This is about the extent of a Tuesday evening in my house:
(Shouts upstairs to family)
“Anyone for anything else on the online shop?”
“Bissli, please!” [Eldest]
“Jaffa cakes please!” [Husband, he of simple requests. He claims these are super low in fat and ‘all the footballers eat them’. Sadly, he is not a pro-footballer. Nor do pro-footballers eat ‘Jaffa Cake sandwiches’. Recipe at end of blog.]
Aside from the shame of their utterly unhealthy requests, I get so bored of my weekly shop that I will often cold-call my friends and slay them with “GIMME 5 RANDOM ITEMS ON YOUR FOOD SHOP – STAT!” (Stat: A common medical abbreviation for urgent or rush. From the Latin word statum, meaning ‘immediately.’)
Desperate for further inspiration, I have also taken to introducing one new item a week for the family to try. Last week was dried coconut shreds. The kids were totally disinterested until I said they were Daddy’s ‘foot skin shavings’ and somehow the gross concept intrigued them. Eldest even went back for more.
I definitely live to eat and I love to try new foods – goji berries, jackfruit, Popchips (yuuummmm) and so on. With one exception – beetroot. I have tried, really I have. I was about 8, it was 1983 and the biggest famine in Ethiopia was occurring. I distinctly remember standing in the school lunch line as I moaned to my best friend, “I hate Thursdays – it’s salad day.” This meant limp lettuce, shredded carrot and little cubes of beetroot.
I can still feel the pinch on my upper arm through the flimsy yellow gingham of my summer dress as my Headmistress dragged me from the line and scolded me in front of my classmates,
“There are children starving in Africa.”
From that day on, I ate my salad every week without a moan. My oldest BFF had to endure similar with Tuesday’s ‘Roast’ offering. Potatoes, soggy cabbage and fried minced beef. Somehow, through inner strength or some such shit, she stored the maggoty-looking beef bits in her cheeks, akin to a hamster, finish her mains and somehow managing to eat dessert still with beef-stuffed cheeks. A trip to the loo would then see her spit out stored mince into those green recycled paper hand towels. She was a staunch vegetarian for the next 25 years.
So, as convenient as it is to have ‘Colin, in Raspberry van’ deliver my regular weekly shop, sometimes I like a trip to the supermarket to see what’s what.
Off I go, trolley bags in the boot. (I have mentioned these in an earlier blog, but they really are amazing.) Of course there is a method to my madness and these are 5 rules I stick by to get in and out as quickly as possible:
1) I rearrange items in the trolley as I go along, simply because it makes packing quicker. That said, you may get caught behind those gems in the supermarket who wait until the cashier gives them their total before they make a move to get their wallet and loyalty card out to pay. It’s not Supermarket Sweep. You know you’re gonna have to pay. Be prepared.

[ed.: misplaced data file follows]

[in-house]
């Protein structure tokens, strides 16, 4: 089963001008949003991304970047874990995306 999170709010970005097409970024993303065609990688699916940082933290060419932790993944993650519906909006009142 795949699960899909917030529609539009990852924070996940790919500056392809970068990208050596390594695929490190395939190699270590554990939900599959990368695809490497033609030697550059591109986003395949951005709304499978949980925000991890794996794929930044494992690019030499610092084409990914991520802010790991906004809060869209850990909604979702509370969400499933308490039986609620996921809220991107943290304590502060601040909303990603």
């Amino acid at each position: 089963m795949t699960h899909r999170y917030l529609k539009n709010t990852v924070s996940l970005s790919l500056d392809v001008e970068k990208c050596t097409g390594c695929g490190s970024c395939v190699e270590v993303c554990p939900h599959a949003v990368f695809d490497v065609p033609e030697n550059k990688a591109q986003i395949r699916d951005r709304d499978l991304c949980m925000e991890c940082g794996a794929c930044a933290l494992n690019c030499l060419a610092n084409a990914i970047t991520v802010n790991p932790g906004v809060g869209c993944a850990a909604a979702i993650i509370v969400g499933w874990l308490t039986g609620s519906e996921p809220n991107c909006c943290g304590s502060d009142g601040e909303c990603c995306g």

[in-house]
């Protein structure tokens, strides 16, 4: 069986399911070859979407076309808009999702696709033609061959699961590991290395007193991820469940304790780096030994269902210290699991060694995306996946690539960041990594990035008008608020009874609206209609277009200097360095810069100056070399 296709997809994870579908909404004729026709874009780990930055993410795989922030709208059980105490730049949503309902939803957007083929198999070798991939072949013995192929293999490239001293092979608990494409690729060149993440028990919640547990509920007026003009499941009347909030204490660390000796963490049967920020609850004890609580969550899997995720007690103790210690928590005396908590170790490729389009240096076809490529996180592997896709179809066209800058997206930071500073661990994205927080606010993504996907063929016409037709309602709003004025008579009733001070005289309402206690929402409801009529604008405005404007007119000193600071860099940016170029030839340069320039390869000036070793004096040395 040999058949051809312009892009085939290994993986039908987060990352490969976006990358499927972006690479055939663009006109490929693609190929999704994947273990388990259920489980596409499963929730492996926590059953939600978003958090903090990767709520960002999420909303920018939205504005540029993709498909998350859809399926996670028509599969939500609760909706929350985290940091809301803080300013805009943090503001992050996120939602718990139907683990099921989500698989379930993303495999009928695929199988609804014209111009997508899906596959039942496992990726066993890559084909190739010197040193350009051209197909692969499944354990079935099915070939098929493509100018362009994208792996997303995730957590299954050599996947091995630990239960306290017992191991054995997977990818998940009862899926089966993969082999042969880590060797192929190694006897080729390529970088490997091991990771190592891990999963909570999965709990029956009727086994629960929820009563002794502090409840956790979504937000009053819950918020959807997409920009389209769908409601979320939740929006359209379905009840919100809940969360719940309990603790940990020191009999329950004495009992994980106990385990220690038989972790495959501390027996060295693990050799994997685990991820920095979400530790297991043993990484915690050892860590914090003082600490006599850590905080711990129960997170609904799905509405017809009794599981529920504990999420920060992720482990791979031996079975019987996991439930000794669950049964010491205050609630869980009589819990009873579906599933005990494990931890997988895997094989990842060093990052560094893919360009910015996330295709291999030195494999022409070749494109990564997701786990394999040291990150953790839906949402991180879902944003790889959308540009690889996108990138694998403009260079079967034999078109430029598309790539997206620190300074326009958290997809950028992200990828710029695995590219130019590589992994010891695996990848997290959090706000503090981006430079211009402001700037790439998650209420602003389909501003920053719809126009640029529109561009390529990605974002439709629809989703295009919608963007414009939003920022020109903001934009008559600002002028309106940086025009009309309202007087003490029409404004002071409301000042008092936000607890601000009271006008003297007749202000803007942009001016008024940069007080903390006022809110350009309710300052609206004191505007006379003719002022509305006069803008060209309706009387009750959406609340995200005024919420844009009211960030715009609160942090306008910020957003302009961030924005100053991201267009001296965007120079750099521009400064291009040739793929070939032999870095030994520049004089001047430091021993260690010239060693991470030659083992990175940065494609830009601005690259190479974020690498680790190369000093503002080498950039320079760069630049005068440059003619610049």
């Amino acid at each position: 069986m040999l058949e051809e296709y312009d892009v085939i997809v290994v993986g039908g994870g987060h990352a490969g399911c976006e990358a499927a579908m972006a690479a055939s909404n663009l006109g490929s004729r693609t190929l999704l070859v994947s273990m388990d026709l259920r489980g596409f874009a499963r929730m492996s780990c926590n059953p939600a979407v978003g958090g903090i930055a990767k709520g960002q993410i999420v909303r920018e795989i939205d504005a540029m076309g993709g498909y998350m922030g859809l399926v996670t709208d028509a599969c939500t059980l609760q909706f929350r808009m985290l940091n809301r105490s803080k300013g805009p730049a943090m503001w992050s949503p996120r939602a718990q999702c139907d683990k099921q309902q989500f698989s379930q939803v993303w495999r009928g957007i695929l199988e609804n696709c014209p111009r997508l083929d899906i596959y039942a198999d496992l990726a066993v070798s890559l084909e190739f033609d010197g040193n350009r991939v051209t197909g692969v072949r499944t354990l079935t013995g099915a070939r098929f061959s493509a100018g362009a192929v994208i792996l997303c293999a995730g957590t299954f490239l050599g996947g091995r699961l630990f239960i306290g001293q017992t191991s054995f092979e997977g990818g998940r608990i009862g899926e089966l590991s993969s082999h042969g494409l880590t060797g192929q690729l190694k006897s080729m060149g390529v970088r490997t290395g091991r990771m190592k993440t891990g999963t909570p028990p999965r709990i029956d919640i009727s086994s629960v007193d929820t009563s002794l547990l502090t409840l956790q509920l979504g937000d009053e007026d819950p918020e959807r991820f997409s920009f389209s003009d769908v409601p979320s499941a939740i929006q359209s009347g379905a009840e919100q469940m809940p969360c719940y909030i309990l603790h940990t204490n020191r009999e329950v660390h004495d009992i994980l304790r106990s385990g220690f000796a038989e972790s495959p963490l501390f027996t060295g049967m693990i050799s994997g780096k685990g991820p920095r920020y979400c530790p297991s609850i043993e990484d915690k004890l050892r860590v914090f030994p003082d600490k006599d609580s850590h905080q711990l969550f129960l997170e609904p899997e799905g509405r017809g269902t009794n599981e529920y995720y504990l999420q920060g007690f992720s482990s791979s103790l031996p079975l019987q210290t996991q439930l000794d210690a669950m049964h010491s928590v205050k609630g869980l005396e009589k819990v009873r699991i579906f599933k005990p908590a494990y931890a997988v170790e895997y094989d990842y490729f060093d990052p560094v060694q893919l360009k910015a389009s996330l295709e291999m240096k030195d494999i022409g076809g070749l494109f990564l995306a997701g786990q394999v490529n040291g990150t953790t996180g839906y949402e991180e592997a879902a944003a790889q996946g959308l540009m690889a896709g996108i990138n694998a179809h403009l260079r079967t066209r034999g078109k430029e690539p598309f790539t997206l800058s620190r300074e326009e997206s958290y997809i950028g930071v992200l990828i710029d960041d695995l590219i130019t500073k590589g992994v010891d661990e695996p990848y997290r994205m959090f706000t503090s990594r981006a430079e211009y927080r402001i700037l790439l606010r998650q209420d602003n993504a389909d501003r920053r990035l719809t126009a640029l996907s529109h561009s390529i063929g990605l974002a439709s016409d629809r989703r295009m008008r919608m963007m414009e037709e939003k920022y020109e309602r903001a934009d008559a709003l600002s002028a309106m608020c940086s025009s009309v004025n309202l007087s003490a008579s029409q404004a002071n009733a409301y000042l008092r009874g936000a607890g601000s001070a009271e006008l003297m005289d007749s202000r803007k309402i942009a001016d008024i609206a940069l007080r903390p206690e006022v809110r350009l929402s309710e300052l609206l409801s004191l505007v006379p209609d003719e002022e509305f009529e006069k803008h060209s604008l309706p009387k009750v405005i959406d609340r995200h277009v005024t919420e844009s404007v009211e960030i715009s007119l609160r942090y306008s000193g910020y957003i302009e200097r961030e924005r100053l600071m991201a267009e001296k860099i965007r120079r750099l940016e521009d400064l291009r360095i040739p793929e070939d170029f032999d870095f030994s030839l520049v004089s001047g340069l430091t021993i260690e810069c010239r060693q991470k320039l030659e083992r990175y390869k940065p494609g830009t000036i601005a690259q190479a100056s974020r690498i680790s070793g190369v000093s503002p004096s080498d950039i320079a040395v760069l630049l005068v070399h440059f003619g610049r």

2) I often leave my trolley at the end of the aisle (it’s called a ‘gondola end’). What’s the point of playing trolley bumper cars if I only need one packet of rice?
3) I choose my checkout carefully. Much like queuing for car park barriers in previous blog, the shortest queue is not always the quickest. You could also end up behind Mrs. Forgetful who chuckles as she suddenly remembers the ‘only thing she came in for’ and goes off for 5 minutes searching for milk. Yeah. Hilarious. Write a list FFS.
4) I kind of like the self-checkout. Proper fist-punch opportunity if you can do it without ‘waiting for assistance’ all because the feather-light bag of lettuce hasn’t registered in the bagging area. Also, by going down this route you avoid the freaks at the standard checkout. The ones who can’t grab the product separator quick enough to mark the division between their shopping and mine. LIKE I EXPECTED YOU TO PAY FOR MY STUFF?!!!
5) Sometimes I go stealth if I only have a couple of items. Head towards the customer with the trolley-full, piled higher than a Pizza Hut salad (extra bacon bits please) who no-one wants to queue behind. If you’re lucky, they’ll let you go in front of them with your insignificant couple of items.
I rarely give my husband the task of shopping. Aside from he fact that it takes him ages and he returns with enough crisps and chocolate to cater a kids party, I am very specific and he works to utter vagueness. It’s not worth the argument or re-anactment of one of my favourite films ever: (“Clean up on Aisle 5, Irv.”)
As promised, a recipe for you chocolate lovers out there.
Jaffa Cake Sandwiches
Jaffa Cake triple pack of 36 Jaffa cakes
Open carton. You will find 3 long packets of Jaffa cakes.
Tear open 1 packet and remove 3 Jaffe cakes.
Place 1 Jaffa cake between 2 Jaffa cakes, sponge sides facing outwards, like a sandwich.
Repeat until full. One pack makes 4 sandwiches.